Thursday, February 21, 2008

Flailing Brand: New York Times Descends to Tabloidism

While Rush Limbaugh and Laura Ingraham have used the New York Times' hit piece on John McCain to pump up their own ratings and (hoped for) relevance, Thomas Lifson offers a principled criticism of the Times' flailing journalistic practices:

The decline and fall of the New York Times accelerates, with today's anonymously-sourced hit piece on John McCain. I will leave to others like Rick Moran and Ed Morrissey the debunking of the story itself. What concerns me is the manner in which the CEO of the organization has jettisoned standards that once would have ruled out publication of such material.

"A fish rots from the head" goes an old Chinese saying. If it is true, as
reported, that the story was controversial within the Times, and only ran because the paper feared that The New Republic would publicize the office politics at the Times over publication of the story, the Sulzberger's responsibility is all the greater. His inability to set clear guidelines, hire capable editors, and maintain newsroom harmony and discipline was about to be exposed to the public. To protect his hind quarters, he went with a disastrously bad story.

The proper response to TNR would be a statement that the Times does not rush into print with anonymously sourced accusations against the presumptive nominee of either party. And do it with a straight face.

Such an approach might have begun to undo the damage of Jayson Blair, a man promoted and retained despite obvious signs of trouble. Such an approach would be consistent with the Times' previous
practice of seriously downplaying similar and much worse stories about Bill Clinton's sexual behavior. Such an approach might have begun to undo some of the damage to the institution of the Times inflicted by Pinch Sulzberger's management.

The corporation he heads is in the fight of its life, with the News Corporation-owned Wall Street Journal preparing to challenge it as a national general interest newspaper, while disgruntled shareholders search for a way to reform management, despite a dual class shareholder system which enables the Sulzberger family to elect a majority of shareholders despite owning only around 10% of the company's equity.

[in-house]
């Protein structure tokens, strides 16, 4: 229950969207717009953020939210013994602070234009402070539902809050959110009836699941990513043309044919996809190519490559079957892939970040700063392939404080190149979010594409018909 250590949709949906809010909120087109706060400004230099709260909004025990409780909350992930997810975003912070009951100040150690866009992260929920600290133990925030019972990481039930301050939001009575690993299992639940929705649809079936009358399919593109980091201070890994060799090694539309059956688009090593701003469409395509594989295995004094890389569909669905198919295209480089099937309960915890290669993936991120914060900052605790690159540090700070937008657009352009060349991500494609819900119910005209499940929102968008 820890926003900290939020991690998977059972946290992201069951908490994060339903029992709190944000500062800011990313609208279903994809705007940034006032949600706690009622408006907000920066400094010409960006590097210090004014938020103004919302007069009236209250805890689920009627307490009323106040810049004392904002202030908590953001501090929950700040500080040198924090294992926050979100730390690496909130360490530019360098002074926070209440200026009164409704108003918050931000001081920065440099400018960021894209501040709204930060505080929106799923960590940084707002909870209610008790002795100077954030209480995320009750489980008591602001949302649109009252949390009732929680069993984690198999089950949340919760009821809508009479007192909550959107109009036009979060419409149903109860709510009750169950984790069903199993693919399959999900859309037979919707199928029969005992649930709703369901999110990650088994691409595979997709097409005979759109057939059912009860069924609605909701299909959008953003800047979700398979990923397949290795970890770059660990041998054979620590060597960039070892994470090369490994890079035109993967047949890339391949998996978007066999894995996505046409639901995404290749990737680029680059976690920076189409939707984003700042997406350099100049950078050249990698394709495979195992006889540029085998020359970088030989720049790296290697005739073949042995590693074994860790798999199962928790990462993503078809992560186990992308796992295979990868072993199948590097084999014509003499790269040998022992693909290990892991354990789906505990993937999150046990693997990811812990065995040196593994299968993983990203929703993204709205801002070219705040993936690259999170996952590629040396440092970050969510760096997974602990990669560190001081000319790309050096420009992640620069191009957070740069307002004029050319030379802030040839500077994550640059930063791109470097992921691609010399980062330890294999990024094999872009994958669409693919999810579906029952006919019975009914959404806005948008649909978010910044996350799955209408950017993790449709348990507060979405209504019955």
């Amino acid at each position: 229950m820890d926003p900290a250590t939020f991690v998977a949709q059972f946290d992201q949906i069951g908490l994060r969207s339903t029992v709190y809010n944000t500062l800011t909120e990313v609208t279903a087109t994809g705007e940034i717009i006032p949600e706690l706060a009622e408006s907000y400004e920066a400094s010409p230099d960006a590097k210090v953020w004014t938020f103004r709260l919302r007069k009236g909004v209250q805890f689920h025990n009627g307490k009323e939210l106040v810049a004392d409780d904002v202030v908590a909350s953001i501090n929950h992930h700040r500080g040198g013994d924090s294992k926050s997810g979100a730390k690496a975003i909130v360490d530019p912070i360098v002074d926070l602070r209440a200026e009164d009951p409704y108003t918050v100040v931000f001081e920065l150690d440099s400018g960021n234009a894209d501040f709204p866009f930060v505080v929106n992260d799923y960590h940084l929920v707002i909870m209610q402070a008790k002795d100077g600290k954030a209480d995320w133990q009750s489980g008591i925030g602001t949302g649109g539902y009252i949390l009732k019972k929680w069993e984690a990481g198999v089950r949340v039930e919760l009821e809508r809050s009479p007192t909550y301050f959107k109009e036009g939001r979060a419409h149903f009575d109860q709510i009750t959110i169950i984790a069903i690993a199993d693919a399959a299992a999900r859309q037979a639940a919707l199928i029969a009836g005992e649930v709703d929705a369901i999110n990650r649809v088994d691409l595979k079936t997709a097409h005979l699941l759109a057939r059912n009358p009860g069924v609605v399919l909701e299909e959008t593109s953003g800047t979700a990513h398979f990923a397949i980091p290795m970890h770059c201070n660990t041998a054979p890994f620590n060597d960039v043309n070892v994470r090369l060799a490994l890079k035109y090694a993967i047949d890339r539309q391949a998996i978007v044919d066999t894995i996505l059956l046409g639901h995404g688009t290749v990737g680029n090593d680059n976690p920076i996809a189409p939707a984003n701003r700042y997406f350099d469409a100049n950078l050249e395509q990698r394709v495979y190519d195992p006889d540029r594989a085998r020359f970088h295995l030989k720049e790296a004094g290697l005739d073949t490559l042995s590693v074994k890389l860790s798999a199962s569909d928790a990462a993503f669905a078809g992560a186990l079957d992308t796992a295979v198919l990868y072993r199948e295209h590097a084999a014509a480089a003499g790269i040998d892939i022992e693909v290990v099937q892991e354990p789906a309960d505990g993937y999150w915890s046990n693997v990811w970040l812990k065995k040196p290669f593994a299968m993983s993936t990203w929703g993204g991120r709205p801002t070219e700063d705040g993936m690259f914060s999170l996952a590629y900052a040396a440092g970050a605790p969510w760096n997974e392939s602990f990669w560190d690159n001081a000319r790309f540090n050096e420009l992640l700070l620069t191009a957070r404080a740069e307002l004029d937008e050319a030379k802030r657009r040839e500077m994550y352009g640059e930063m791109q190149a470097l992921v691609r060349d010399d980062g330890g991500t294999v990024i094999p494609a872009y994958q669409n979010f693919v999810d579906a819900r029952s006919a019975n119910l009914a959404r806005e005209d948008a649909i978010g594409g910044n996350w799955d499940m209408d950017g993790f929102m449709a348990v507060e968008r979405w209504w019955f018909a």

In the face of these challenges, The Times descends a full notch or two, resorting to partisan gossip that is inadequately sourced. This is not a way to enhance the value of the brand, nor to ensure the survival of the firm.
Lifson makes a good case.

I would note that for all of the Times' liberal politics, bloggers, commentators, and pundits from all sides of the spectrum are equally quick to jump on a story from the Old Gray Lady if it suits their ideological program.

Certainly, the paper's reputation has been in decline, but so far the Times remains the country's "unofficial newspaper of record."

Frankly, I wildly prefer the Wall Street Journal, not just for its editorial slant but for the rigor of its front-page news journalism. I think WSJ is hard to beat, and I'm hoping that it really does become the country's main national daily, toppling NYT from its perch.

Now, we debate issues with the media we have, and thank goodness for the tremendous news resources at the command of the American news industry. Could things be better? Naturally. The media's hardly a watchdog for the people much these days, serving as a fourth branch and checking the power of one governmental faction or the other. The news media are not only increasing partisan actors, but they're increasing the "news."

Perhaps NYT will boost its revenues a bit. I don't think they're going to hurt McCain all that much, although
Rush Limbaugh may get some good mileage out of this.

We've still got a good ways to go until the November election. I doubt the fundamental dynamics of the race will change much, nor will this be last of such underhanded tabloidism.